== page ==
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The Founding of Jamestown

Claudia Miclaus May 10, 2019
Jamestown was the first permanent English settlement in North America. It was the first step and attempt to bring a form of European civilization in this part of the world.
The chosen location had advantages like protection from Spanish ships, yet the most unwanted inconvenience was represented by the swamp waters, the terrible summer heat and the neighbors represented by the Powhatan Confederacy. We can ask ourselves why did these businessmen - most of whom, incidentally, claimed the title captain- came to the New World?
Reasons varied, but many shared hopes, nurtured by the London Company, of achieving glory and quick fortunes - the same goals that had motivated the Spanish conquistadors a century earlier. Although some among this ambitious crowd looked for easy passage to the Pacific, most were obsessed with the search for gold.
In 1603, James I became king, and he was eager to colonize North America. In 1606, he granted a charter to two companies - one located in Plymouth and the other in London. In 1607, both of these companies established new colonies on the North American mainland.
A fleet of three ships commanded by Christopher Newport, the flagship Susan Constant and two smaller escort vessels, the Discovery and the Godspeed, entered the Chesapeake Bay in May 1607. They sailed up a river the colonists called the James, and founded a settlement they called Jamestown.
The site the colonists chose was a low, marshy peninsula jutting out into the river at a spot where the James narrowed considerably. One advantage of this location was its easy access to deep water. Secondly, it offered protection from attacks by Red Indians.
The London Company had made sure to carry aboard experienced craftsmen like blacksmiths, carpenters, bricklayers, and masons who could accomplish the physical work necessary to build a permanent colony. They were important as another third of the 144 colonists who sailed to Virginia (104 survived) were, according to prevailing English standards, "gentlemen."
That is, they enjoyed at least some measure of wealth and status at home, and considered their positions in the new settlement to be management rather than labor. They contributed little to the viability of Jamestown as a colony and generally refused to do work such as chopping down trees and plowing the soil.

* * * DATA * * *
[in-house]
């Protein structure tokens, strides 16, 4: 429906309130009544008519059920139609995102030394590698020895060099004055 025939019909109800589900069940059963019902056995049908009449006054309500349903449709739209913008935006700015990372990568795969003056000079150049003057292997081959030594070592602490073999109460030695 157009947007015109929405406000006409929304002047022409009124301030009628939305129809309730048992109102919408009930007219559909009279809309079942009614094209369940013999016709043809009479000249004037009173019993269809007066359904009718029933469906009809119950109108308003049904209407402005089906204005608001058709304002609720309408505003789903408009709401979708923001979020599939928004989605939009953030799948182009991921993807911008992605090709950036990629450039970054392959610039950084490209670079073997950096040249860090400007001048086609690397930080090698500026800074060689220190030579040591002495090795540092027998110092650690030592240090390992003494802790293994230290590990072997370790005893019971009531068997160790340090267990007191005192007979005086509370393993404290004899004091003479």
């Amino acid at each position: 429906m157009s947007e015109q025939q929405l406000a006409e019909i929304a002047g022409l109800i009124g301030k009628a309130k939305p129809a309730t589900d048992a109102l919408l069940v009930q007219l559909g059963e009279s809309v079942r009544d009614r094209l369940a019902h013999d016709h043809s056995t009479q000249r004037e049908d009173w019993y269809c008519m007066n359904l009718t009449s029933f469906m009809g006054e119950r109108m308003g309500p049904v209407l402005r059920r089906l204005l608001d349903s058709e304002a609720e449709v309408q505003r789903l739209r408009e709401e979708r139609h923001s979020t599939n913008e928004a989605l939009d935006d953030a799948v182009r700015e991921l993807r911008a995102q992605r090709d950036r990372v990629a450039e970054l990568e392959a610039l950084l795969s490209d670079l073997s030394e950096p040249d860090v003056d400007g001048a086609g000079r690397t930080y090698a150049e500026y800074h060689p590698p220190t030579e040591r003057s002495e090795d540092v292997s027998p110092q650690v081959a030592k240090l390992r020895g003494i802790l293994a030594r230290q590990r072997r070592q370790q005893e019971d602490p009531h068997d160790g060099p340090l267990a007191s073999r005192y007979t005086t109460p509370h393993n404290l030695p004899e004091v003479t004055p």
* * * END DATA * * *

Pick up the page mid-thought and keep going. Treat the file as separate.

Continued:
Good leadership was crucial because the settlers faced grave problems. They had to construct defenses against the Indians, stockpile food for the winter, and find something they could export to England so that the London Company would continue to support them.
Trouble with the Red Indians began early, as the settlement encroached on some traditional hunting grounds. Most of the tribes in the region laid between the Potomac River and the Great Dismal Swamp. Powhatan's first contact with Jamestown settlers came during the winter of 1607, when John Smith, was captured by Indians loyal to Powhatan.
The colonists had a difficult summer. Once the heat set in, so did the epidemic diseases. Many colonists died, and those who didn't, were often too fatigued to work. The survival of Jamestown was now obviously in doubt, and food was the central concern.
Therefore Smith, who had been deprived of his seat on the Jamestown governing council because of his excessive shipboard arrogance, proposed that he lead an expedition to find more trading partners. The leadership at Jamestown concluded that it had nothing to lose; if Smith returned with food, they would eat; if got killed, his death would be no loss.
Salvation came along with the discovery of tobacco and the financial gain that this product offered. Since 1619 Jamestown had exported 10 tons of tobacco to Europe. The export was increasing to the extent that they were able to afford two imports which greatly improved their production and actually their whole life.
Tobacco can well be credited with establishing Jamestown as the first permanent English colony in the New World. So you see, tobacco does not always kill!